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A well-designed and implemented driver safety recognition and award program is a significant component of effective fleet risk management efforts.
Safe driving recognition or incentive programs reward and reinforce good driving performance. These programs can be generated internally within the company, provided by a fleet management company or specialized safety program vendor, or developed through participation in a national safe driver award program such as the National Safety Council.
The following steps outline a basic fleet driver safety recognition program.
Step 1: Research
Explore the scope and options of safety award programs through industry publications and associations, peer research, fleet management companies, and safety program suppliers.
Step 2: Sell to Management
A critical element in a successful award program is visible management support and approval. To make the case for the expense of a safety recognition program, prepare a cost-benefit analysis. How much would the company save preventing accidents through proactively promoting safe driving behavior?
In 2000, the National Highway Traffic Safety Administration (NHTSA) estimated costs of traffic crash incidents were approximately $230.6 billion.
According to Dan Shive, vice president, risk management services at LeasePlan USA, a reward program can pay dividends beyond what most would expect. By rewarding drivers for their good behavior, a company fosters a culture of safety.
"Reward programs have proven to be a very effective way of saying thank you to drivers for maintaining a clear driving record, avoiding accidents and the associated costs, and thus mitigating a company's risk exposure," said Shive.
For the cost side of the presentation, develop a program budget, considering the following factors:
Step 3: Determine Program Parameters
An effective safety recognition program is designed to each company's culture, fleet driver and vehicle profile, and budget. Questions to consider include:
"The key to safety awards is doing something good for drivers for following the rules," said Lou Mene, president of ITC Safety, a division of Industrial Training Consultations, Inc., a one-stop source for corporate driver training programs and safety equipment. ITC Safety also has behind-the-wheel training, customizable specialty gifts, and awards.
Step 4: Decide Type of Award/Incentives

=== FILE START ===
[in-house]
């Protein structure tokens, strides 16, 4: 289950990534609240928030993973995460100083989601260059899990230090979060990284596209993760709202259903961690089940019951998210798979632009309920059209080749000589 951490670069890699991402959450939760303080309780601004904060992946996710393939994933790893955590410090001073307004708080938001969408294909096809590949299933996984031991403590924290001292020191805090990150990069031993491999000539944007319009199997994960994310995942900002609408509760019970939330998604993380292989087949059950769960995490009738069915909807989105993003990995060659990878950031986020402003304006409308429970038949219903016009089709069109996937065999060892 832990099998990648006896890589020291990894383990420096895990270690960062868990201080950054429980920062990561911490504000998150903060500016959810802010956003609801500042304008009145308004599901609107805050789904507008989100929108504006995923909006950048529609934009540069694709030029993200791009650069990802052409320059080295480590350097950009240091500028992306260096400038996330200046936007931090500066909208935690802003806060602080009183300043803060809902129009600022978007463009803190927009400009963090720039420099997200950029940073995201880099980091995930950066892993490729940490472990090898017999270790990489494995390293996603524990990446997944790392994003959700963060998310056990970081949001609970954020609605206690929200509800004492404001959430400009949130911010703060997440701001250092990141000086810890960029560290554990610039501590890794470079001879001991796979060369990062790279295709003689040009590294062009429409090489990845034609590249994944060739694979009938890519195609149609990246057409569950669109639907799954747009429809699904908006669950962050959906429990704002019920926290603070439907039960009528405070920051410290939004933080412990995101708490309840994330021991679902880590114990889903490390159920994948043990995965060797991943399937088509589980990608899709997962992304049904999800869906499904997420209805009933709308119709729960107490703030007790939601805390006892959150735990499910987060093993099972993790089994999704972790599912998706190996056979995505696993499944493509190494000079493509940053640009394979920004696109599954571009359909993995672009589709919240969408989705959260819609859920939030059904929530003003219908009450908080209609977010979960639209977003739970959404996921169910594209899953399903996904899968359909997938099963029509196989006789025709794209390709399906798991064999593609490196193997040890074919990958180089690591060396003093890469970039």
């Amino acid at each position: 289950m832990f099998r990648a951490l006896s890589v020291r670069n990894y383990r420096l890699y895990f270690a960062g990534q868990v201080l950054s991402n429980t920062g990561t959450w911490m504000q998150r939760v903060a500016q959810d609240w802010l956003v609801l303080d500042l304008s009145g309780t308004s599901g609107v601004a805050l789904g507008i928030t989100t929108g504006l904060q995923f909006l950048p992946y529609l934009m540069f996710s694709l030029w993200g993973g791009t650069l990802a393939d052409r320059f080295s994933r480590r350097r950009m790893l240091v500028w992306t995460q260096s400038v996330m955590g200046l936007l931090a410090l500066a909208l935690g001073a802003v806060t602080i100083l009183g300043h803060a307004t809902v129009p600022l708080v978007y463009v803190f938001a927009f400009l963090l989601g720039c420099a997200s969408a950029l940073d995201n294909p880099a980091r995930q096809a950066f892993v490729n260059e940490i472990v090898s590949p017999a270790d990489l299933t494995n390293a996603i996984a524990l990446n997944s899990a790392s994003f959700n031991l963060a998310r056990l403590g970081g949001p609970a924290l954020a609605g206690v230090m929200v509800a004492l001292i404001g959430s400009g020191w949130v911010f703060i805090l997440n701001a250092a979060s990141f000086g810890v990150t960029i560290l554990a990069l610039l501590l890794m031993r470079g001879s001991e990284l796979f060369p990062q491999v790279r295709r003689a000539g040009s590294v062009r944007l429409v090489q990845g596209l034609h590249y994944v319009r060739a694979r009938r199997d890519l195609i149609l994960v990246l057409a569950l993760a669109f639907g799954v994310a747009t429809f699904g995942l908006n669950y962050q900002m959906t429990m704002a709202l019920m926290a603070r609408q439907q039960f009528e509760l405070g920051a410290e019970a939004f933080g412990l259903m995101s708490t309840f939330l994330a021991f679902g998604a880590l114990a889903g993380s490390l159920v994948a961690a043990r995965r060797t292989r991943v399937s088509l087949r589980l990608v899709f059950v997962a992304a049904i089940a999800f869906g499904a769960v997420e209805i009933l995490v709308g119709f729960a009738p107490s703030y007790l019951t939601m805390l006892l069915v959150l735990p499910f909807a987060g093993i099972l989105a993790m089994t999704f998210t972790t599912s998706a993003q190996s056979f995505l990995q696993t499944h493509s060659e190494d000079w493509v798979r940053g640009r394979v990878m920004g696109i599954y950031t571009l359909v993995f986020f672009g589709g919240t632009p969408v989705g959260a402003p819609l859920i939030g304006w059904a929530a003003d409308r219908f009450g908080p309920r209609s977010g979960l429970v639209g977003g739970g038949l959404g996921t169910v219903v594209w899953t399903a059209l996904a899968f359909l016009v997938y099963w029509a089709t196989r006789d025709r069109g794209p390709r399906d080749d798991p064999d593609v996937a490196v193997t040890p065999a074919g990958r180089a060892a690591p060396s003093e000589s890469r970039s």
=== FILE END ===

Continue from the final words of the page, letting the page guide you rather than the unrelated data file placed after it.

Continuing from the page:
Once program parameters are established, the next step is determining the actual awards, which vary widely according to company policies, culture, and budget.
Awards range from a monetary prize, gift certificate, upgraded fleet vehicle selection, plaques, and newsletter announcements to appreciation gear (shirt, jacket, mug, etc.). An informal survey of drivers can pinpoint which award type is most appreciated at the lowest cost.
Some fleets take advantage of turn-key safety programs, most of which provide customizable features. In the award program ITC Safety offers, for example, drivers who reach "good" behavior thresholds select a gift of differing value from a client's predetermined award category. In some cases, year-over-year "good" behavior rewards can accumulate, qualifying drivers for more desirable gifts.
"Some clients offer a catalog of gifts across a range of prices that drivers can choose from while others offer rewards tied to their company vehicle such as upgrades and options," explained Mene.
"Some clients handle recognition through subsidizing driver-paid options on vehicles; our technology allows us to automate the driver-paid subsidization, though typically clients handle the administration behind the program, for example, which drivers are eligible and for how much," said Vince Sommer, senior technical director of Safety and Trucks, Wheels Inc.
Rick Frazier, manager of leased assets for Kaman Industrial Technologies, an aerospace and industrial distribution company based in Bloomfield, Conn., operates a fleet of 600 vehicles. He uses PHH's Driver Safety Online Awards program.
"Safety is a big priority for us," said Frazier. "We collect MVRs and identify and work with our high-risk drivers. We wanted to recognize those drivers who consistently drive without incident over an extended period. [The PHH] program is customized specifically for us, totally automated so we don't even have to think about it once it's set up, and we only have to pay for the actual awards themselves. Most important, our drivers like it. They really appreciate receiving a reward of their choice valued at $100."
Frazier also said other drivers notice when a safe driver receives an award and wonder, "Why didn't I get one of those?"
Stephanie Rogers, sales & fleet administration for Allergan, an Irvine, Calif.-based pharmaceutical company, runs a fleet of approximately 14,000 vehicles and has implemented a safe driver recognition program based on awarding money toward driver-paid options on the driver's next vehicle order. Qualifying drivers:
At one year, qualifying drivers receive $250, the second year $500, for a maximum credit of $750.
Step 5: Marketing the Program
When the award program has been fully developed, the final step is putting it into action. Effective marketing and communication to drivers is key to motivating their participation.
Note: This article appeared in the March 2009 issue of Automotive Fleet, a Bobit Business Media publication.
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